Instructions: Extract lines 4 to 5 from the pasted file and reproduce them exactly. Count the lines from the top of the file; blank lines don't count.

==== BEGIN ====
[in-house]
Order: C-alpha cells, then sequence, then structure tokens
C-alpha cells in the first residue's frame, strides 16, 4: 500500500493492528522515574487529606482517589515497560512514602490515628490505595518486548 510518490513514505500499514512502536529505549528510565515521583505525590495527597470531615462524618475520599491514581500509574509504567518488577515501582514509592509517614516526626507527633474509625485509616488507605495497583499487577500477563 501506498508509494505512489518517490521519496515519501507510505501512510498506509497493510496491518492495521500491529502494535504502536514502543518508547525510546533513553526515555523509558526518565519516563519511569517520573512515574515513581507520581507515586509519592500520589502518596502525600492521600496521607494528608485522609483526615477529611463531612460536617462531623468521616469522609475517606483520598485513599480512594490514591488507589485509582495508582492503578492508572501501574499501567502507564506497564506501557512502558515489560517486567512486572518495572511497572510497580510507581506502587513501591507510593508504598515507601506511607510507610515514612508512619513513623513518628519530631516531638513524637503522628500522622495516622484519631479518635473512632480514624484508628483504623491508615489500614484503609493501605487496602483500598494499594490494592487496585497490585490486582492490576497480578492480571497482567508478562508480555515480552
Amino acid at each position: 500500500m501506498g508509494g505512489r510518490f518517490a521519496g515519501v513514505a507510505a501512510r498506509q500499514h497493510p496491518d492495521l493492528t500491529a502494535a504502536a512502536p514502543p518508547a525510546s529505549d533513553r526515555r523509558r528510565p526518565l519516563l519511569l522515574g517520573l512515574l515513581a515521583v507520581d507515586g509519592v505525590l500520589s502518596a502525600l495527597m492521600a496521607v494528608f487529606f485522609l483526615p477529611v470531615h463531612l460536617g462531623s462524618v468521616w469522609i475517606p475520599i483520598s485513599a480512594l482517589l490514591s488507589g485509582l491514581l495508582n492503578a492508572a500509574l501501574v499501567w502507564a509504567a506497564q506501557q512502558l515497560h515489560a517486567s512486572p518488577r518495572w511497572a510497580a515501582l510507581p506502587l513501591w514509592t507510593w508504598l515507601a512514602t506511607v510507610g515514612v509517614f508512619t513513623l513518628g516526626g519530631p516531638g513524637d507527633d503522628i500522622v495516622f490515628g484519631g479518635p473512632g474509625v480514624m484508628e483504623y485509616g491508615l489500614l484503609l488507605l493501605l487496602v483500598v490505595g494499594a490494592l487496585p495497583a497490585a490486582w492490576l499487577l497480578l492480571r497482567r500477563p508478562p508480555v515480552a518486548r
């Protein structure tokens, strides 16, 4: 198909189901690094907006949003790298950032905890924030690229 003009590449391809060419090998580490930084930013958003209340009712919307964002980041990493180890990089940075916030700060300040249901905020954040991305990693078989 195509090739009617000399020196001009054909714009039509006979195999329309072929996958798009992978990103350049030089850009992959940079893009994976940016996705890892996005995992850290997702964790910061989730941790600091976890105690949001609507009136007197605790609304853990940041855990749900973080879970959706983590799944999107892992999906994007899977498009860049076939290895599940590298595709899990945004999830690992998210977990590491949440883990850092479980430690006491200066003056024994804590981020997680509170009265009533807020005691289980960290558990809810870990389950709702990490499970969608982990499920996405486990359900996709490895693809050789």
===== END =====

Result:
Amino acid at each position: 500500500m501506498g508509494g505512489r510518490f518517490a521519496g515519501v513514505a507510505a501512510r498506509q500499514h497493510p496491518d492495521l493492528t500491529a502494535a504502536a512502536p514502543p518508547a525510546s529505549d533513553r526515555r523509558r528510565p526518565l519516563l519511569l522515574g517520573l512515574l515513581a515521583v507520581d507515586g509519592v505525590l500520589s502518596a502525600l495527597m492521600a496521607v494528608f487529606f485522609l483526615p477529611v470531615h463531612l460536617g462531623s462524618v468521616w469522609i475517606p475520599i483520598s485513599a480512594l482517589l490514591s488507589g485509582l491514581l495508582n492503578a492508572a500509574l501501574v499501567w502507564a509504567a506497564q506501557q512502558l515497560h515489560a517486567s512486572p518488577r518495572w511497572a510497580a515501582l510507581p506502587l513501591w514509592t507510593w508504598l515507601a512514602t506511607v510507610g515514612v509517614f508512619t513513623l513518628g516526626g519530631p516531638g513524637d507527633d503522628i500522622v495516622f490515628g484519631g479518635p473512632g474509625v480514624m484508628e483504623y485509616g491508615l489500614l484503609l488507605l493501605l487496602v483500598v490505595g494499594a490494592l487496585p495497583a497490585a490486582w492490576l499487577l497480578l492480571r497482567r500477563p508478562p508480555v515480552a518486548r
């Protein structure tokens, strides 16, 4: 198909189901690094907006949003790298950032905890924030690229 003009590449391809060419090998580490930084930013958003209340009712919307964002980041990493180890990089940075916030700060300040249901905020954040991305990693078989 195509090739009617000399020196001009054909714009039509006979195999329309072929996958798009992978990103350049030089850009992959940079893009994976940016996705890892996005995992850290997702964790910061989730941790600091976890105690949001609507009136007197605790609304853990940041855990749900973080879970959706983590799944999107892992999906994007899977498009860049076939290895599940590298595709899990945004999830690992998210977990590491949440883990850092479980430690006491200066003056024994804590981020997680509170009265009533807020005691289980960290558990809810870990389950709702990490499970969608982990499920996405486990359900996709490895693809050789």